When a Success Leaves You *Less* Able to Do Your Work

I use the term “situational perfectionism” to describe circumstances that cause your perfectionism to spike. A failure (or perceived failure) can do that, but so, paradoxically, can a success, especially if it causes you to feel more visible or scrutinized. J.K. Rowling experienced this after the exceptional success of the first Harry Potter book, but fortunately was able to move past it.

Other writers aren’t so lucky. From this week’s obituary of writer Bette Howland:

  • “In 1984 Ms. Howland received a MacArthur Foundation award — the so-called genius grant. But her literary output dried up. Jacob Howland sees the two things as related.”“I think the award may have sapped her confidence,” he told the website Literary Hub in 2015. “If people don’t expect great things from you, it’s easier to please them. But people expect great things from a writer who has won the MacArthur.””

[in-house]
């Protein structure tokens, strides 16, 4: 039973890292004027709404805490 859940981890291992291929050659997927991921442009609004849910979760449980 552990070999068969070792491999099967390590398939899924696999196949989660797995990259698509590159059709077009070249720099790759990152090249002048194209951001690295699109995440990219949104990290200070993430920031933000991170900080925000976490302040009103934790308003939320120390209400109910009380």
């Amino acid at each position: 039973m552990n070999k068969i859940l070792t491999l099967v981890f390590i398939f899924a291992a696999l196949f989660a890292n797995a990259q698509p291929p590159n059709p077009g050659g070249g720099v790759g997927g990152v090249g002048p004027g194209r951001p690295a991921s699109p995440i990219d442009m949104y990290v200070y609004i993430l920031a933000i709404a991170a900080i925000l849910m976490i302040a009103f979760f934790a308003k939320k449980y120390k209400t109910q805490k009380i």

It’s always best to approach projects with a “clean mental slate,” as free as possible from past history and future expectations. And, regardless of your perceived visibility or others’ expectations, you must always be prepared to fail.

And you should keep others, and especially potentially critical others, out of your head.

Stay Zen! Meaning: stay in the moment, focused on doing the work. And trust the process by which quantity creates quality.

By the way, many people return from holidays determined to “make up for lost time” or “do way better than before.” This is also situational perfectionism, so don’t do it!

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